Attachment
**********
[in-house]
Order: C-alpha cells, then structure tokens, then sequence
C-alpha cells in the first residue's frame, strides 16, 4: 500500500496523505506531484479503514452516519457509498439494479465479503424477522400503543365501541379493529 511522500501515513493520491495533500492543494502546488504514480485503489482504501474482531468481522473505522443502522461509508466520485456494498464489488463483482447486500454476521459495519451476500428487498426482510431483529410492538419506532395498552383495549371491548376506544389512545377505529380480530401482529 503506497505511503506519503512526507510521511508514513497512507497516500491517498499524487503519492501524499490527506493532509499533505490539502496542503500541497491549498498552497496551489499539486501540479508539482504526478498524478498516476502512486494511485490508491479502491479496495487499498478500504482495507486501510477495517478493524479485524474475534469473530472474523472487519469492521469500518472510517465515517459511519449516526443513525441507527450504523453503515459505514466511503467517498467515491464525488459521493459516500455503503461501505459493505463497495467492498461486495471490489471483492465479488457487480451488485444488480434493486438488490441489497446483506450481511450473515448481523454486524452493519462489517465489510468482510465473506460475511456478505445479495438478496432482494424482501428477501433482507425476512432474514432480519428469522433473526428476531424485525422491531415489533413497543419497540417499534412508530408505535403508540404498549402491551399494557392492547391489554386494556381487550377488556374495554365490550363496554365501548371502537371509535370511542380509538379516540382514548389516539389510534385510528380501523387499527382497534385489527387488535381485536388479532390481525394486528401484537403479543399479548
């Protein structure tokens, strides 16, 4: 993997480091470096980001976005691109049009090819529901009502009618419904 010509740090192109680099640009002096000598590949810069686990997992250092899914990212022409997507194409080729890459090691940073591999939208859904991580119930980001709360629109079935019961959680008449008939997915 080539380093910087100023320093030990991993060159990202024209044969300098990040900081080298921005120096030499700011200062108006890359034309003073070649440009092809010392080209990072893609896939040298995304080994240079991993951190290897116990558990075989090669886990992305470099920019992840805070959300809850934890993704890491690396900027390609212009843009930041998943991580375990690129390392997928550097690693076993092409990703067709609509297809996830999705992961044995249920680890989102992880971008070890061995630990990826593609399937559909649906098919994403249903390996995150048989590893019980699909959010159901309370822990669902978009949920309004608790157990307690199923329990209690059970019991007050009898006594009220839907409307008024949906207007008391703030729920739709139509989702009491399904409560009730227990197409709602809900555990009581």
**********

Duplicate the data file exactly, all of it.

[in-house]
Order: C-alpha cells, then structure tokens, then sequence
C-alpha cells in the first residue's frame, strides 16, 4: 500500500496523505506531484479503514452516519457509498439494479465479503424477522400503543365501541379493529 511522500501515513493520491495533500492543494502546488504514480485503489482504501474482531468481522473505522443502522461509508466520485456494498464489488463483482447486500454476521459495519451476500428487498426482510431483529410492538419506532395498552383495549371491548376506544389512545377505529380480530401482529 503506497505511503506519503512526507510521511508514513497512507497516500491517498499524487503519492501524499490527506493532509499533505490539502496542503500541497491549498498552497496551489499539486501540479508539482504526478498524478498516476502512486494511485490508491479502491479496495487499498478500504482495507486501510477495517478493524479485524474475534469473530472474523472487519469492521469500518472510517465515517459511519449516526443513525441507527450504523453503515459505514466511503467517498467515491464525488459521493459516500455503503461501505459493505463497495467492498461486495471490489471483492465479488457487480451488485444488480434493486438488490441489497446483506450481511450473515448481523454486524452493519462489517465489510468482510465473506460475511456478505445479495438478496432482494424482501428477501433482507425476512432474514432480519428469522433473526428476531424485525422491531415489533413497543419497540417499534412508530408505535403508540404498549402491551399494557392492547391489554386494556381487550377488556374495554365490550363496554365501548371502537371509535370511542380509538379516540382514548389516539389510534385510528380501523387499527382497534385489527387488535381485536388479532390481525394486528401484537403479543399479548
């Protein structure tokens, strides 16, 4: 993997480091470096980001976005691109049009090819529901009502009618419904 010509740090192109680099640009002096000598590949810069686990997992250092899914990212022409997507194409080729890459090691940073591999939208859904991580119930980001709360629109079935019961959680008449008939997915 080539380093910087100023320093030990991993060159990202024209044969300098990040900081080298921005120096030499700011200062108006890359034309003073070649440009092809010392080209990072893609896939040298995304080994240079991993951190290897116990558990075989090669886990992305470099920019992840805070959300809850934890993704890491690396900027390609212009843009930041998943991580375990690129390392997928550097690693076993092409990703067709609509297809996830999705992961044995249920680890989102992880971008070890061995630990990826593609399937559909649906098919994403249903390996995150048989590893019980699909959010159901309370822990669902978009949920309004608790157990307690199923329990209690059970019991007050009898006594009220839907409307008024949906207007008391703030729920739709139509989702009491399904409560009730227990197409709602809900555990009581």